In 1581, In Heinrich Bunting drew this symbolic map of the world as a cloverleaf, with Jerusalem the central point:
Heinrich Bunting (1545-1606) knew the world didn’t really look like this. There are enough maps in his works (such as Itinerarium Sacrae Scripturae) to indicate he knew the continents had an irregular, and not a symbolic shape.
Yet he delighted in drawing other symbolic maps, examples of which can be anthropomorphic (Europe as a virgin) or hippomorphic (Asia as a winged horse). This particular map is a tribute to Buntings hometown Hanover, as the text above the map indicates: Die ganze Welt in einem Kleberblatt welches ist der Stadt Hannover meines lieben Vaterlandes Wapen (‘The Whole World in a Cloverleaf, Which Is The Coat of Arms of Hannover, My Dear Fatherland’).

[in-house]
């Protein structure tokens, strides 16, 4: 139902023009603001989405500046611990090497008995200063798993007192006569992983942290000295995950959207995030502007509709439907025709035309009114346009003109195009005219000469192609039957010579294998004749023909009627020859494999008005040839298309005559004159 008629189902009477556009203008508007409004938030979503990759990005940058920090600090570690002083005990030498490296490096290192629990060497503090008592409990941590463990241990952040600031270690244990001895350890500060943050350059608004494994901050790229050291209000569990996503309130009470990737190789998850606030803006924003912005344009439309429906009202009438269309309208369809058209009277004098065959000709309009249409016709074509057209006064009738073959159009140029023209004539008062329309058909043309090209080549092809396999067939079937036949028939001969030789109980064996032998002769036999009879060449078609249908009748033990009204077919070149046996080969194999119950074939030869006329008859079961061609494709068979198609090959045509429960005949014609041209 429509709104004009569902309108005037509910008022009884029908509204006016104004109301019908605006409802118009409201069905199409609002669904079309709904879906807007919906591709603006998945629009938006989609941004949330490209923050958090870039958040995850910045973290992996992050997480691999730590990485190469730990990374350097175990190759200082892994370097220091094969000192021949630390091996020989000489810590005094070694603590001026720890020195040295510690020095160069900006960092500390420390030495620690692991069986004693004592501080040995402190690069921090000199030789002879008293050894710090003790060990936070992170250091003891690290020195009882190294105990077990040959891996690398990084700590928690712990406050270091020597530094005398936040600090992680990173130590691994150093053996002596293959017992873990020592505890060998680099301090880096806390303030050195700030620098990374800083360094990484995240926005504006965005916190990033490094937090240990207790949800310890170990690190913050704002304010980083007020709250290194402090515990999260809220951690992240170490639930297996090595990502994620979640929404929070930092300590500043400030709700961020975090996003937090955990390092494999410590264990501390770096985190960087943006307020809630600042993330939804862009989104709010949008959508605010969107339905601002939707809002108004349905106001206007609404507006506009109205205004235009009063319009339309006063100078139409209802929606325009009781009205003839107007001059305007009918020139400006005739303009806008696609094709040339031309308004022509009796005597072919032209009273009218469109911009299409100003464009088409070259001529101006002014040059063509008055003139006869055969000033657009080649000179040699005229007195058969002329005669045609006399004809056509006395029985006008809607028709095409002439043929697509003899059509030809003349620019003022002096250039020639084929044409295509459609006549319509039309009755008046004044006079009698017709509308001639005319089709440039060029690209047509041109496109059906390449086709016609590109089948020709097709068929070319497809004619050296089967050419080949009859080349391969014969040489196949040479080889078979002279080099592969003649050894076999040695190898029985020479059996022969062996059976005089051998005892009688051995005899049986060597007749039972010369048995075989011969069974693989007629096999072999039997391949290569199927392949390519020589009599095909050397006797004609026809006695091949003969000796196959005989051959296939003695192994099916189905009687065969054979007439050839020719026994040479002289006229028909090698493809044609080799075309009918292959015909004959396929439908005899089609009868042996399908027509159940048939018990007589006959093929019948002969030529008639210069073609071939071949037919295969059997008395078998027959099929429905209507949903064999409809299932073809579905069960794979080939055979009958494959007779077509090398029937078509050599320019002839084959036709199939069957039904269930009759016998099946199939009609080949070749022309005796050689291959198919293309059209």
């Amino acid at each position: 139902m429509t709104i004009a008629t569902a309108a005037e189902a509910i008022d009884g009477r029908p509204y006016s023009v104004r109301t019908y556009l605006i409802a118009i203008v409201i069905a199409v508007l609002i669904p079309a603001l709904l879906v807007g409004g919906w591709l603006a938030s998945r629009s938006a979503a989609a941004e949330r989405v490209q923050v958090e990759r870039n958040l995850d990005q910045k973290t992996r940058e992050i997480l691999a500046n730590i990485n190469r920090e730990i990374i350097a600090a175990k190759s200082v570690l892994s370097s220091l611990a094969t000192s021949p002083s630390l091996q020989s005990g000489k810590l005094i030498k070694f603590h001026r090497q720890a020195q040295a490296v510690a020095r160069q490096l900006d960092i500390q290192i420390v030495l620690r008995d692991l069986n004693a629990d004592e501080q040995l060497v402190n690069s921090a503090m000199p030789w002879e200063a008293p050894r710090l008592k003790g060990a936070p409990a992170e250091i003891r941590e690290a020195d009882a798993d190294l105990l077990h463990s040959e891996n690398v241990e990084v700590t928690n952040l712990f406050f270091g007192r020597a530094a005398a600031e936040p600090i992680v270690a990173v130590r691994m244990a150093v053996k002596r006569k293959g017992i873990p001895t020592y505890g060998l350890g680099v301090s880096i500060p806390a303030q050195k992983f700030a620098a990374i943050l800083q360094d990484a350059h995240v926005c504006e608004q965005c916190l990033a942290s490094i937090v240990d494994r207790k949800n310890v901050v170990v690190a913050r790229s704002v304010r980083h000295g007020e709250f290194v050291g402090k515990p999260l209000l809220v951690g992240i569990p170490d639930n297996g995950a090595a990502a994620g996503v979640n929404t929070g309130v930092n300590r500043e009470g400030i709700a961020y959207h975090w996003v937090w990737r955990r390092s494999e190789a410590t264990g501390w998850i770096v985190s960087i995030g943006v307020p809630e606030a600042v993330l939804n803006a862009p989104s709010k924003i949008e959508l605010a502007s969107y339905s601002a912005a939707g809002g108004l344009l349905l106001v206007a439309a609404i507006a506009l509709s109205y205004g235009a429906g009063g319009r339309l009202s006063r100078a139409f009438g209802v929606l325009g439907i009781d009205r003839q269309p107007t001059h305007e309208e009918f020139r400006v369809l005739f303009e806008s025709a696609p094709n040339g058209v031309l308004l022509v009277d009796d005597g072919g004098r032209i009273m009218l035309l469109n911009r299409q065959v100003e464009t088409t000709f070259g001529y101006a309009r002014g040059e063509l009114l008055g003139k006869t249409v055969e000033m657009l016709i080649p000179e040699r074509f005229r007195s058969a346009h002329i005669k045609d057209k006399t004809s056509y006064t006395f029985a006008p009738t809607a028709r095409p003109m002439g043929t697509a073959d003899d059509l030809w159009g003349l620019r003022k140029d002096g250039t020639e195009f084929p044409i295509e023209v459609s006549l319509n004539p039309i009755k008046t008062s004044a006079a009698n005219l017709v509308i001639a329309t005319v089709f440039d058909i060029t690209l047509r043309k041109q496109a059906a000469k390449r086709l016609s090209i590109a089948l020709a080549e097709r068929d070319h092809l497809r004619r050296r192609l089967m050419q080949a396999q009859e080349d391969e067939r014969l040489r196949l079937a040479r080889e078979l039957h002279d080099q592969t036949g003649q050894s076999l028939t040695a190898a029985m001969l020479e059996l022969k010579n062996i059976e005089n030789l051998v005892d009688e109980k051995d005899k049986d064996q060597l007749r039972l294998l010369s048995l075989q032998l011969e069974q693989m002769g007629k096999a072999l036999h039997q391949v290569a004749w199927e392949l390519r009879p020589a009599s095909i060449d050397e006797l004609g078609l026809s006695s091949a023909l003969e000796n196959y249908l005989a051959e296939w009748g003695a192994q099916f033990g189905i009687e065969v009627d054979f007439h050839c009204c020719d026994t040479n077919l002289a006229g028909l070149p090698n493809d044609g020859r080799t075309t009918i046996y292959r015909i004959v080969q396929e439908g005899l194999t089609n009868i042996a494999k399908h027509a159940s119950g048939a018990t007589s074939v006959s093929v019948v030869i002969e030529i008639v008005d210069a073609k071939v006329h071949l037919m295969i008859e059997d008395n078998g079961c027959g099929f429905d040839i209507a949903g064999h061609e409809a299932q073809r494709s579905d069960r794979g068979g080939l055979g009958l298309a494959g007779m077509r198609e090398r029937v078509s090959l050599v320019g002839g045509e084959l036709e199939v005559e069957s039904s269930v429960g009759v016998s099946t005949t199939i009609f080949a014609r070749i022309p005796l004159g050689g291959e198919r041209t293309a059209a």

The map shows a world divided into three parts (Europe, Asia and Africa), connected at a single central point: Jerusalem. This is essentially still the same symbolic map of the world as the one first devised by Saint Isidore in the seventh century. Isidore’s ’T and O’-shaped map, itself inspired by Scripture, influenced Christian European mapmaking up until the age of discovery.
Or maybe, this is a map of attack from the new Cloverfield movie! Yeah, that's it...